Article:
Home » Area schools embrace new techno­logies

Area schools embrace new techno­logies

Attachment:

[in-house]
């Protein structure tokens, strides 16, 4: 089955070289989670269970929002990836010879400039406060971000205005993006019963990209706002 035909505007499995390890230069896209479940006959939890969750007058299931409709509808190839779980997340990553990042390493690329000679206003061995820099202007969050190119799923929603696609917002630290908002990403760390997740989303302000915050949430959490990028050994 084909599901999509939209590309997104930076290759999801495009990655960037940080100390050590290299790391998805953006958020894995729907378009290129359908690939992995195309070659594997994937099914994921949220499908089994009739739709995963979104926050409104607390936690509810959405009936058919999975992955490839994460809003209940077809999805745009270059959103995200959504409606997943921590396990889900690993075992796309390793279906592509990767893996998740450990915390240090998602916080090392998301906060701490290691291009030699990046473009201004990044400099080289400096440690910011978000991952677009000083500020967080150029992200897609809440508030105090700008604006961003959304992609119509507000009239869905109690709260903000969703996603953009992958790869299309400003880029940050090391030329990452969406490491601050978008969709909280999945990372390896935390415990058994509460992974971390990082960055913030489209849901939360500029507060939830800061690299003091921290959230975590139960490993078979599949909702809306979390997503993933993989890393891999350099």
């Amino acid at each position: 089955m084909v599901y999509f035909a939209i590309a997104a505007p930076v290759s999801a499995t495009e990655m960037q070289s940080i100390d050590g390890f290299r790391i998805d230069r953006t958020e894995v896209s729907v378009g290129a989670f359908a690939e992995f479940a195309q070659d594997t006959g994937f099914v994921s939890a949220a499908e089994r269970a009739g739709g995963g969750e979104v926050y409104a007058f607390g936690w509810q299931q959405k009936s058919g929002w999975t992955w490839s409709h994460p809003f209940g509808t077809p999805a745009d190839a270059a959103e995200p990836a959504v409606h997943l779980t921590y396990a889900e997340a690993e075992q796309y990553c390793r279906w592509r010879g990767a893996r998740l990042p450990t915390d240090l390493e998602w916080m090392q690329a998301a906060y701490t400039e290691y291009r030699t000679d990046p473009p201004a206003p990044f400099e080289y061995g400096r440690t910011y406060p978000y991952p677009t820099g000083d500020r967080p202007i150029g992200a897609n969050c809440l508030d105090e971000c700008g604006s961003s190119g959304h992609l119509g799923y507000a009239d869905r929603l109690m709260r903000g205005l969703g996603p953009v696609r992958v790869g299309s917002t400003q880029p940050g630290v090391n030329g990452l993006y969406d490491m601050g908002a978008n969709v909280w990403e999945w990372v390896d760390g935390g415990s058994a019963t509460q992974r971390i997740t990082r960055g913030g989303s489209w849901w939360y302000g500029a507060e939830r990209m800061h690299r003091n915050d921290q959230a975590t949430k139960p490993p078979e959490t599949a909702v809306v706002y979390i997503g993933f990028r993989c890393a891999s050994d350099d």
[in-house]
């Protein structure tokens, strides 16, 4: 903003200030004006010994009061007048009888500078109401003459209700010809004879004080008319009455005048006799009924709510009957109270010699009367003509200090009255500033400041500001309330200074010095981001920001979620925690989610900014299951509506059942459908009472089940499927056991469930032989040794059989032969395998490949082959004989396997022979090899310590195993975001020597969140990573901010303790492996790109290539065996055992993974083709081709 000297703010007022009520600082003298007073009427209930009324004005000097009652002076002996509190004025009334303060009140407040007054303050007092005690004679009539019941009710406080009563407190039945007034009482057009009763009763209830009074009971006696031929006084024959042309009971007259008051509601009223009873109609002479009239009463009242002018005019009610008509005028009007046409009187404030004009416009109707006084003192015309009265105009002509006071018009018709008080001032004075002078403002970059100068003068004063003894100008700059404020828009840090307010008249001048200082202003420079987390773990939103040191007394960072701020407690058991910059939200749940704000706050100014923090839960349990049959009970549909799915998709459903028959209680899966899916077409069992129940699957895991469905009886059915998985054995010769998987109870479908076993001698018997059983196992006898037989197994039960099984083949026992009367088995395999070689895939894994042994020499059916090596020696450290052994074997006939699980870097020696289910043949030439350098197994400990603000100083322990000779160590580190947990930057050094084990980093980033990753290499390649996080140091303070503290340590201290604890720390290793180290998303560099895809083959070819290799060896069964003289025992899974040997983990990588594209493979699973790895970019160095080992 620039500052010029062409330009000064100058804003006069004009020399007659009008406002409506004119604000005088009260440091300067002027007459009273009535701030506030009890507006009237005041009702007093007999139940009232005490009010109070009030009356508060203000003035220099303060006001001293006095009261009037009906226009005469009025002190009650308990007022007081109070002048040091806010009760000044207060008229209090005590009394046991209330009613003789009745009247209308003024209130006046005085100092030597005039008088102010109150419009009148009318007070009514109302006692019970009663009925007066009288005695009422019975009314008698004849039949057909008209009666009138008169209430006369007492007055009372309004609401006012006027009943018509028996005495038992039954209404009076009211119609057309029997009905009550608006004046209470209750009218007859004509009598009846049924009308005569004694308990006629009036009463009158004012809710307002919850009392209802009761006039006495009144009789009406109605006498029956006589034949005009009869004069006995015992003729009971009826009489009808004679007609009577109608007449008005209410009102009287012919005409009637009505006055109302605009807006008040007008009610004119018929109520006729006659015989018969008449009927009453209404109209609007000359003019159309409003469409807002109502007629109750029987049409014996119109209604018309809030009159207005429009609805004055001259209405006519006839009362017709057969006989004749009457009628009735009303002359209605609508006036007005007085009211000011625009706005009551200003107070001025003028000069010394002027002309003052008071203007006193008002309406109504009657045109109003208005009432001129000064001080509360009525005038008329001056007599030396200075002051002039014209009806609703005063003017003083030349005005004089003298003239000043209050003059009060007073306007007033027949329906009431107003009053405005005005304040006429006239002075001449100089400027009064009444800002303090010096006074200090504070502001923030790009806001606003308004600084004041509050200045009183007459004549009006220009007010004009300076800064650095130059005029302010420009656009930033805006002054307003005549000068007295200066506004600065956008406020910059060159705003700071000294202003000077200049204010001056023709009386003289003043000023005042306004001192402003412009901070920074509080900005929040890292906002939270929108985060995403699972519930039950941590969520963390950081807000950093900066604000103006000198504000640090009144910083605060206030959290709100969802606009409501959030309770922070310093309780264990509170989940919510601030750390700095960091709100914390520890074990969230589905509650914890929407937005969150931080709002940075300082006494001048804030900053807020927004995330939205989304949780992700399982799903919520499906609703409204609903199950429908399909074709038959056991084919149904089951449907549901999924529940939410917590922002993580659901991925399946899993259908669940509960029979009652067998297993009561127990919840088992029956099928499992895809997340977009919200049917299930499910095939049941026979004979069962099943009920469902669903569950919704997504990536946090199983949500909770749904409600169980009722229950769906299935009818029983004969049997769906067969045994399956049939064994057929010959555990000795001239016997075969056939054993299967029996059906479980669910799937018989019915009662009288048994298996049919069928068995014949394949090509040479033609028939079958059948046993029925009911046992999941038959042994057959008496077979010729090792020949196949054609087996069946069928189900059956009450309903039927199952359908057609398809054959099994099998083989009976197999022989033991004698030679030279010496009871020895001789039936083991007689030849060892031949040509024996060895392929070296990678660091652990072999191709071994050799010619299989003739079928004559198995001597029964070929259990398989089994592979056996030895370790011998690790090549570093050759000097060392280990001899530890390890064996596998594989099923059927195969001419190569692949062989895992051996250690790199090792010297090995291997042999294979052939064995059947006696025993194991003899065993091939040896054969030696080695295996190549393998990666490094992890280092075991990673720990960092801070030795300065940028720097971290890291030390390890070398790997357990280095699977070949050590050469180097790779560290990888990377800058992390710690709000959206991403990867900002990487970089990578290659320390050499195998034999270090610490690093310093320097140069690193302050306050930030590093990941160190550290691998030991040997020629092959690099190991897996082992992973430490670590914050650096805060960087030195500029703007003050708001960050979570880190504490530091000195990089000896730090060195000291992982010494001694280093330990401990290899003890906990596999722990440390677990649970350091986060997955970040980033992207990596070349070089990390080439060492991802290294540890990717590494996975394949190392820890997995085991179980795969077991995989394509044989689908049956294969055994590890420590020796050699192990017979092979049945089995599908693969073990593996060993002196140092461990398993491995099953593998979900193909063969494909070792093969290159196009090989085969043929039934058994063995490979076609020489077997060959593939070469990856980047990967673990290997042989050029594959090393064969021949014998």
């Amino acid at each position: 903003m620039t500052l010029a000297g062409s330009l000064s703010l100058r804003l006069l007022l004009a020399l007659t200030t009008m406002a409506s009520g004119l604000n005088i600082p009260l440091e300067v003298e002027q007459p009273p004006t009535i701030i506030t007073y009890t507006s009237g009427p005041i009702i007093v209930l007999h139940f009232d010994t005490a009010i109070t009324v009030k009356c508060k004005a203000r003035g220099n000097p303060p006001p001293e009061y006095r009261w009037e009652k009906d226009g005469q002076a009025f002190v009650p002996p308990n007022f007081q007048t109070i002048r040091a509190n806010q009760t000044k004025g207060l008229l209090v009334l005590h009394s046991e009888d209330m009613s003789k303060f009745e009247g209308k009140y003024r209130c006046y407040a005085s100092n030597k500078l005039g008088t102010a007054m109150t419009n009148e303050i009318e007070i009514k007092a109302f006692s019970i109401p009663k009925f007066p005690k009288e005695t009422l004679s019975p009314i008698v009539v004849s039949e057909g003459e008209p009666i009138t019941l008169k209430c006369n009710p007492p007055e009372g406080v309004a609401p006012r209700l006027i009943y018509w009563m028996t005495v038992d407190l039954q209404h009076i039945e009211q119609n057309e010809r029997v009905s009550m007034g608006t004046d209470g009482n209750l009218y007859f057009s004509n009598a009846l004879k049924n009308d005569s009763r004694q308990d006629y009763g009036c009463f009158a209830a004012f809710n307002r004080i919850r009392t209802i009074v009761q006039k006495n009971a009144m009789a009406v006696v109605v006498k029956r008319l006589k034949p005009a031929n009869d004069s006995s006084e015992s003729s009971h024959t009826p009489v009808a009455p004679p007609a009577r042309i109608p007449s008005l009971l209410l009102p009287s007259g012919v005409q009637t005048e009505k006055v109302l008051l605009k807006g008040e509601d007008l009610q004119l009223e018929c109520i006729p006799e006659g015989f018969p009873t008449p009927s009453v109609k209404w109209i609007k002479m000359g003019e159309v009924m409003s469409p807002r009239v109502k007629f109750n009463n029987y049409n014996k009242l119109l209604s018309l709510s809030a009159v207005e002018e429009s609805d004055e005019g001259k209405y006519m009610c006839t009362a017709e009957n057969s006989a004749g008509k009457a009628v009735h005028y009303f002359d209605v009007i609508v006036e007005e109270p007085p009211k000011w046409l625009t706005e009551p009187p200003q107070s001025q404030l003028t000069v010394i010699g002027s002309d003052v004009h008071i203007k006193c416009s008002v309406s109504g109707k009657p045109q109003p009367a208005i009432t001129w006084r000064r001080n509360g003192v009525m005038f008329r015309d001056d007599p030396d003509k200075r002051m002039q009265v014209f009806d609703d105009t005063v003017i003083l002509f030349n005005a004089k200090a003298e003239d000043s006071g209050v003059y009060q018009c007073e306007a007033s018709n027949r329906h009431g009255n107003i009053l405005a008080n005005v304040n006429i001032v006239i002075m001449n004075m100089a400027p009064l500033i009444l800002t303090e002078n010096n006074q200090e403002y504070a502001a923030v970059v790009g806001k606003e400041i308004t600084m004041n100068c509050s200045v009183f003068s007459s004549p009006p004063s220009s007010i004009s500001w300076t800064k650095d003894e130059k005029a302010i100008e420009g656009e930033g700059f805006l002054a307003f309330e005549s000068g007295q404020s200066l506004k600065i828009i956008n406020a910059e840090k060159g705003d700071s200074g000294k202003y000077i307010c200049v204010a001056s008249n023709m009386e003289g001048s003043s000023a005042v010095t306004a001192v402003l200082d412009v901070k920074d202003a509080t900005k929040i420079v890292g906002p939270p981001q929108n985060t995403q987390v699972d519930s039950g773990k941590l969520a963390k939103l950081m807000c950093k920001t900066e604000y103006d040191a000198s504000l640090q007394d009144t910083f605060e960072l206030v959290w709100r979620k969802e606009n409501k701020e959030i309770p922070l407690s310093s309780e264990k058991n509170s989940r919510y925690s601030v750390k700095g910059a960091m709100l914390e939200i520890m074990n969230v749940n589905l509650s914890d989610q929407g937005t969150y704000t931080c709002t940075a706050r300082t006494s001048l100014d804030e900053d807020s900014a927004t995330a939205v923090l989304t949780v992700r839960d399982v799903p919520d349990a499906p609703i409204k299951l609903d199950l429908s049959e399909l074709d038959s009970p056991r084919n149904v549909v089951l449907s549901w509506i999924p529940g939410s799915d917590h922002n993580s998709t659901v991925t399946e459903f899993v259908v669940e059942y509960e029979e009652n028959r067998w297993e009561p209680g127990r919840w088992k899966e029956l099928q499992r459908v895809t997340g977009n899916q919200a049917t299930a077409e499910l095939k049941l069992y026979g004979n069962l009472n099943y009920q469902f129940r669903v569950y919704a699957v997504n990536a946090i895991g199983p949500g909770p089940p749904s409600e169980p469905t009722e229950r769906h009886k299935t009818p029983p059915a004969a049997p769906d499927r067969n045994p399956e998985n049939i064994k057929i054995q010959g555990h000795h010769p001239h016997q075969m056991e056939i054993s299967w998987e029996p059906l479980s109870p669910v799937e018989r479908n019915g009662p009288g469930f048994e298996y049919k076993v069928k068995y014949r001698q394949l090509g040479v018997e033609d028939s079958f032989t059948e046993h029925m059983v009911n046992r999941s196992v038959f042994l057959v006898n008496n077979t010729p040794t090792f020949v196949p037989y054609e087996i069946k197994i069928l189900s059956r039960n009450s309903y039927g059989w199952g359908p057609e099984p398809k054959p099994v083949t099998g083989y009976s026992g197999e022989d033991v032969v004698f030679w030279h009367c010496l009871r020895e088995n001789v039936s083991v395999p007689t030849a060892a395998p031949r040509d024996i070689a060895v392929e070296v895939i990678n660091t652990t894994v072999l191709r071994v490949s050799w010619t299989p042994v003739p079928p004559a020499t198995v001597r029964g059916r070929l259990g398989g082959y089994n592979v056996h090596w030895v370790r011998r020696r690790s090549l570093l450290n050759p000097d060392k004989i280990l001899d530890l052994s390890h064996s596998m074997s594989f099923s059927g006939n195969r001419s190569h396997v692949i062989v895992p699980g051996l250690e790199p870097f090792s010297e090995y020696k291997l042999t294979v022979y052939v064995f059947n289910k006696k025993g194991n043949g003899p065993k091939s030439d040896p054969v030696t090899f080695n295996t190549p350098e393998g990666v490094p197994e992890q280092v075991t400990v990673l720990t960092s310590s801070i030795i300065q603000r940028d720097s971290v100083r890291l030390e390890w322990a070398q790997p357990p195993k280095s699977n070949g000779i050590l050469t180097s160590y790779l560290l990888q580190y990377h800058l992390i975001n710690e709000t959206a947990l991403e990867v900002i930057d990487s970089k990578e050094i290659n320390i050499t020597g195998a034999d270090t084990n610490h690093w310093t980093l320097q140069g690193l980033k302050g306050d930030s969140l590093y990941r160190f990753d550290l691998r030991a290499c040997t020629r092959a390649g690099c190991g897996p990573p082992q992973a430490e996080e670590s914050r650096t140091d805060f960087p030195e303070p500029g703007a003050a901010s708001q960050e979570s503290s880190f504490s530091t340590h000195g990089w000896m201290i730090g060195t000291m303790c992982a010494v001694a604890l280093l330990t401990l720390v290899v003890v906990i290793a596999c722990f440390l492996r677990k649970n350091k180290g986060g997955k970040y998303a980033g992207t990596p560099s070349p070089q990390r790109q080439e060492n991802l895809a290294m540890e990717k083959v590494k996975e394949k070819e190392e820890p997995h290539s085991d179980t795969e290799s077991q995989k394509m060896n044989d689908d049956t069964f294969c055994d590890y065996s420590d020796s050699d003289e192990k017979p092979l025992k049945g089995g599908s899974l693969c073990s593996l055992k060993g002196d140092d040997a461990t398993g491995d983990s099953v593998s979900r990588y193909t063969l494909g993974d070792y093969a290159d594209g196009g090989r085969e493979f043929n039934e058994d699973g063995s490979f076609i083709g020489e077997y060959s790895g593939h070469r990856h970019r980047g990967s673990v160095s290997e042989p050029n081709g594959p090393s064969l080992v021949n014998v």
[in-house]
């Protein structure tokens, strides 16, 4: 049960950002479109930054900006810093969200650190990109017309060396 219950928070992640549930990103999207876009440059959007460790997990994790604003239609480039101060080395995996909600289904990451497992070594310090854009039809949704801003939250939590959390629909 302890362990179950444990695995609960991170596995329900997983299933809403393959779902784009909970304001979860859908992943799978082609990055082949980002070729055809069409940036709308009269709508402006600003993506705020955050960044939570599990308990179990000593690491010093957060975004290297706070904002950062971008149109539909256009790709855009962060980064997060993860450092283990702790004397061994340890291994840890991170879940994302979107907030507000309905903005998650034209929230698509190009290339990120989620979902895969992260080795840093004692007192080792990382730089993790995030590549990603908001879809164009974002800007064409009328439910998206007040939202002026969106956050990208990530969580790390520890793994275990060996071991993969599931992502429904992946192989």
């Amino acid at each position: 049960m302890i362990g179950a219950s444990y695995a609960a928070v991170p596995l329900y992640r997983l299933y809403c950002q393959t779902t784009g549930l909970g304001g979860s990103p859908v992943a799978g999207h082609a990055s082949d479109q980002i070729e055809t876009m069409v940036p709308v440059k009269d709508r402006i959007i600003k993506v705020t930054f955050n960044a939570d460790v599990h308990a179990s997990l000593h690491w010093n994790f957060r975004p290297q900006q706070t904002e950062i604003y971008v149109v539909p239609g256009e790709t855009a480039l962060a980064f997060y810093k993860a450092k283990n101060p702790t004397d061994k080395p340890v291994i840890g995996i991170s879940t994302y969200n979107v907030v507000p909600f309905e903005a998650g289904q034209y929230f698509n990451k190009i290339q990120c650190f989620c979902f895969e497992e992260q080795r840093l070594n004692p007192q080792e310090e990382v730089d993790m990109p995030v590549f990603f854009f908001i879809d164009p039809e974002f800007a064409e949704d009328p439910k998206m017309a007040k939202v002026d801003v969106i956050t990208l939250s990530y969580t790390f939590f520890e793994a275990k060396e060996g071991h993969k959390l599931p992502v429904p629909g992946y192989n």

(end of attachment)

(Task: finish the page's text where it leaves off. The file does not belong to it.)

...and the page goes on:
HARLEM VALLEY — Wordle. Glogster. Moodle. Back Channel. Prezi. Guest Atlantis. Anything ring a bell to anyone? If so, maybe you’re part of an Internet upstart on the cutting edge of digital technology.Or maybe you’re just an elementary school student in one of the local school districts.More and more, schools are stepping away from the traditional chalkboard and textbook approach to classroom curriculum and implementing digital technologies signaling a change in the way students are taught. But discussions at several school districts in the area, both public and private, indicate there is a wide range of technology available to suit each school’s specific set of needs.In the Webutuck Central School District, a presentation by author and education leader Heidi Hayes Jacob energized staff toward new ways to teach students, explained Sherry Fisher, a high school English teacher in the district who led a presentation at the Board of Education’s Feb. 7 meeting on emerging technologies in the classroom.She was joined by two of her students, Marina Ferreri and Megan Bailey. While Fisher went through the different Web applications being implemented in classrooms (the entire presentation was made in Prezi, similar to Microsoft PowerPoint), her students were busy discussing the presentation on another Web application, Back Channel. That program operates similar to a private chatroom that students in a classroom can join and participate in discussions with while a teacher is lecturing or showing a video in class.Fisher said she had her students use Back Channel during a useful but admittedly dry instructional video she shows each year. The difference, to her, was obvious.“The students were much more engaged,” she said. “Usually I would have to go back and readdress topics in the video, but this time around the students picked up on it immediately.”In the Pine Plains Central School District, the emphasis was balancing technology with affordability. Assistant Superintendent for Curriculum Instruction and Pupil Personnel Services Catherine Parsons explained during an interview with The Millerton News that it had an effect on the district’s budget as well as a teacher’s approach to learning.“You want to try to bring new technologies into the classroom where they’re considered not as an ‘event’ but as an everyday tool,” she said.Parsons explained that operating on a limited budget, which on the surface might seem to encumber new technology, forces a district to think creatively. There are many ways to get around spending lots of money, she said, most of which involve open source software.Open source software is often free and provided in a way that allows users to examine the source code for the program and even change or improve it. Open source software is often a derivative of or functions in a similar way to software and programs that you can buy in a store. For the Pine Plains district, open source software lets the district utilize the same technology as Microsoft Office or Blackboard, but without the hefty cost.The same would apply for students who don’t have particular software programs at home. Open source applications taught in the classroom would allow a student to work on a Microsoft Word document at school, for instance, then take it home and continue to work without having to pay for Microsoft Word itself.That being said, the Web 2.0 technologies touted at the Webutuck Board of Education meeting wouldn’t have to break a school district’s bank account, either. Most of the applications Fisher presented are free for anyone to use, although some offer the option for upgraded features at a cost, usually for use in an educational or business setting.And although they’ve been around for a few years, interactive whiteboards are making their way into more and more classrooms. A projector connected to a computer allows the whiteboard to transmit the display screen across the board, and touchscreen technology allows pens, fingers and other devices to control what is projected on screen. The most prominent brand of these devices are called SMART boards, and every school, both public and private, in the area that was interviewed is slowly buying more and more each year, with the eventual goal of every classroom having one at their disposal.The overriding theme connecting many of the new programs and applications at the different schools is a move away from plain text and lectures toward a more interactive and often multimedia experience.“Students are being exposed to and learning with tools that are already very common to them,” Parsons said. “And they’re going to be required to use these programs when they look into outside opportunities, whether in the workforce or through continuing education. Whatever the next step in life is, they’ll need to be able to use online courseware to communicate in an online environment, to be able to operate multiple wireless devices.”At Webutuck, Fisher expressed the same sentiment.“These are ‘outside-the-box technologies’ that are teaching our kids 21st century skills,” she told the board. “We are teaching them to become 21st century employees and citizens.”At The Kildonan School, a private school in Amenia for students in grades two through 12 with dyslexia and other learning-based differences, the school uses current technology to enhance its alternative teaching methods that placed emphasis on visual and aural stimulation long before public schools began adopting online and digital technologies.In Kildonan’s Assistive Technologies Lab, recommended students receive one-on-one tutoring to keep them up to speed with their classmates. The lab, which Academic Dean Bob Lane said has been around for about eight years, started purchasing computer software for the program nearly four years ago, around the time that Director of Assistive Technology Jamie Martin came to the school.Different programs focus on particular tasks, including reading, writing, study skills, research and more. During one session, Martin and a student used Kurzweil 3000, a software program that analyzes scanned images, like those from a textbook, and reads the text back out loud.“It’s the same thing that we were doing with tutors before,” Martin explained, “but the technology lets us take it a step further.”Two students from Kildonan participated last year in a trial test to use a prototype of the Intel Reader, a portable handheld device that takes pictures of text and can then read it back out loud. Ben Foss, the director of access technology in Intel’s Digital Health Group, was the keynote speaker at Kildonan’s graduation ceremony last year; his speech revolved around his own dyslexia as well as the Intel Reader.“I think this generation of dyslexics has a huge advantage with the technology that’s available to them now,” Martin said. “We’re just formalizing it into an academic setting.”Despite all of the advantages and new frontiers that computer technology is exploring, anyone who tuned in to see a supercomputer battle human contestants on the television quiz show Jeopardy! last week knows the price of advancing technology is not without its minor quirks and hiccups. Fisher’s Prezi presentation froze several times on one of her slides, and the Kurzweil 3000 program couldn’t seem to wrap its digital head around large monetary values, referring to “$5 million” as “five dollars million.” A small price to pay for the advantages educators say these tools are bringing to teachers and students.For the public schools, stepping headfirst into a digital world is acknowledged as both a step in the right direction as well as the tip of the iceberg. Discussion at Webutuck following Fisher’s presentation touched on the probability of one day replacing textbooks with e-readers, which could also realize a significant cost-savings for the district in the long run. They also spoke to the relative disadvantage that teachers and adults find themselves in when dealing with emerging technologies.“I think there is a real disconnect between the students, who are digital natives, and me, who is a digital vagrant,” Webutuck’s Superintendent Steven Schoonmaker joked, playing off a term coined by educator Marc Prensky.For Parsons, it reminded her of a conversation she had years ago, before her time at Pine Plains, with a fellow teacher.“She was dabbling in what was considered cutting edge or emerging technology, and she was asked whether she was comfortable knowing that students were catching on quicker than she was,” Parsons remembered. “And she said, ‘I never really worried about how deep the water was after somebody taught me how to swim.’ As she was saying, there might be this vast pool of information, but she knows how to navigate it and work with it.“There’s a certain comfort level that needs to exist in technology to be able to learn it,” she added later in the interview. “I’ve seen 50- and 60-year-olds being able to use technologies in the same way as 18-year-olds. It’s about how you are open as a learner and as a person.”